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Can Your Will be Recognised in Other Countries?

Disclaimer: The content of this Bulletin is general information only. It is not legal advice. Law Central Legal recommends you seek professional advice before taking any action based on the content of this Bulletin.

20/01/2017

By Law Central Legal

Introduction

Australia is a multicultural country with many international companies having offices located here.

It is not uncommon for international companies to relocate their staff, both interstate and internationally, when economies change.

If you have assets in Australia, then you need to have a valid Australian Will to ensure your assets are distributed to your spouse and loved ones, in accordance with your wishes.

But what happens if your employer wants you to move, for example, to Paris for work? Do you need to get a valid Will drafted in France to deal with any assets you accumulate there? Or does your Australian Will cover those assets as well?

Domicile is important when construing a Will. The issues surrounding the identity of a person’s domicile will be discussed in a future newsletter.

International Wills Convention

“To simplify succession law in Australia, the Australian Government acceded to the Convention Providing a Uniform Law on the Form of an International Will 1973 which entered into force for Australia on 10 March 2015. All states and territories have passed legislation to give effect to the convention. …  The convention seeks to harmonise and simplify proof of formalities for wills that have international characteristics.” :https://www.ag.gov.au/Internationalrelations/PrivateInternationalLaw/Pages/UNIDROITInternationalWills.aspx

The Convention providing a Uniform Law on the Form of an International Will 1973 (the Convention) was signed in Washington, D.C. on 26 October 1973.

Application of Convention in Australia

The legislation relating to Wills in each state or territory of Australia states that the Annex to the Convention has the force of law in that jurisdiction and sets out the Annex to the Convention in full in a schedule to that Act. 

Requirements of a Valid International Will

In short, Article 1 of the Annex states that the form of a Will shall be valid, irrespective of where it is signed, the location of the assets and of the nationality, domicile or residence of the testator, if it is made in the form of an International Will complying with the provisions set out in Articles 2 to 5.

Without setting out the entire text of Articles 2 to 10, below is a list of some of the requirements:

  1. The Will must only be made by one person.

  2. It must be in writing, but can be in any language.

  3. The maker of the Will, or testator, is to declare in the presence of two witnesses and of a person authorised to act in connection with international wills that the document is his or her Will and that he or she knows the contents of it.

    In most states, the legislation states that a “person authorised to act in connection with an international will” is:

    1. an Australian legal practitioner;
    2. a public notary of any Australian jurisdiction,

    acting in Australia, or any other person who is acting as an authorised person under the law of a state (other than Australia) that is a party to the Convention.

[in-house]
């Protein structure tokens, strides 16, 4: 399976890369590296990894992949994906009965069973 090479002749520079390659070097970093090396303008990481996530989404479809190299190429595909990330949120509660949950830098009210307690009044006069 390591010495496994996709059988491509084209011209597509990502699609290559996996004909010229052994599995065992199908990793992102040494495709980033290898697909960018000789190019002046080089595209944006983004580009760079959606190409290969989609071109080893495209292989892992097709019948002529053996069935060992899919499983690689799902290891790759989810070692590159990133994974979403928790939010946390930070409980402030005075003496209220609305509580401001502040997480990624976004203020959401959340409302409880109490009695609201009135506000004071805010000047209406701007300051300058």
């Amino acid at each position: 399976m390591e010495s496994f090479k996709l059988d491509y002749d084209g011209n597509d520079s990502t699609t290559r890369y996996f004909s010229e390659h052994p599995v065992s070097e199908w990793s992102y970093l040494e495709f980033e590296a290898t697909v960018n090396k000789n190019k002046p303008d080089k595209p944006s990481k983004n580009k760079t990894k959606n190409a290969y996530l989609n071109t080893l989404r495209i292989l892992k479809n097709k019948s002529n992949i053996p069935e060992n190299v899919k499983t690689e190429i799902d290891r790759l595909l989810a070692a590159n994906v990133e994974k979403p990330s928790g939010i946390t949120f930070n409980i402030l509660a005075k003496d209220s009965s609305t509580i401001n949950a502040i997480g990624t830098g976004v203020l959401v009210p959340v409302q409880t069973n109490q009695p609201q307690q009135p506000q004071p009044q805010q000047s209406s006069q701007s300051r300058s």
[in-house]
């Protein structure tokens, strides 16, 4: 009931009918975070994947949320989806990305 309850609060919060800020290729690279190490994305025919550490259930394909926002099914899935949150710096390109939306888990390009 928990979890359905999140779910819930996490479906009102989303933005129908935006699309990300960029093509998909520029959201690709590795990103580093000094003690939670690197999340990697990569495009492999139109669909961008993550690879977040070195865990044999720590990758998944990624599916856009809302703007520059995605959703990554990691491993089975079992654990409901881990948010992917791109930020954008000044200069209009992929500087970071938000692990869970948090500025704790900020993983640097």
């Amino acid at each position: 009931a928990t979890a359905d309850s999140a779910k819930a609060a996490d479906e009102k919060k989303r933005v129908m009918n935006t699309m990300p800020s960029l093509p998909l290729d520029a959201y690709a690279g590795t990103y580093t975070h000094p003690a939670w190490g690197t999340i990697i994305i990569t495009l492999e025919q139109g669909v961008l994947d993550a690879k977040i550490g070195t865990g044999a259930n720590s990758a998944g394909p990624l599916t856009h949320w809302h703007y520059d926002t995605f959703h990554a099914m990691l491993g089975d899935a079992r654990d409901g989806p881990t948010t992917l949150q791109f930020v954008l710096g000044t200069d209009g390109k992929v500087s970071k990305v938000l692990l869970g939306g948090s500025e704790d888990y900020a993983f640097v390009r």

4. The testator is to sign the Will in the presence of both the witnesses and the authorised person, or, if he or she has previously signed the Will, the testator is to acknowledge his or her signature, again in the presence of both the witnesses and the authorised person.

  5. The authorised person and the witnesses are to sign the Will in the presence of the testator.

  6. The authorised person is to attach to the Will a certificate in the form (or in a substantially similar form) set out in Article 10 which establishes that the obligations of the law have been complied with.

  7. The authorised person is to keep a copy of the certificate and deliver another to the testator.

Gold and Platinum Members read on to discover the relevant Australian Legislation that recognises International Wills.

Platinum Members, click here to view content

Conclusion

“The Convention does not aim at harmonising or unifying the forms that already exist in the different systems of national law. These are neither abolished nor modified.” http://www.unidroit.org/overview-will

Not all countries around the world have adopted the Convention. Click here [http://www.unidroit.org/status-successions] to see which countries have signed, ratified or acceded to the Convention.

In addition, issues such as the capacity of the testator or of the witnesses, the revocation, the destruction or the modification of wills need to be carefully considered as these are not covered by the Convention.

There are many conflicting legal systems throughout the world and cultural differences which need to be considered carefully when finalising your estate planning for circumstances in which you have accumulated assets in more than one country.

It is recommended that you obtain legal and financial advice before entering into an International Will, to ensure it suits your individual needs and circumstances. It is advisable to prepare a Will in the country where your assets are located, in order to ensure that those assets are dealt with according to the law, customs and systems of that country. It may be necessary to have numerous Wills, depending on where your assets are located.

Disclaimer: The content of this Bulletin is general information only. It is not legal advice. Law Central Legal recommends you seek professional advice before taking any action based on the content of this Bulletin.

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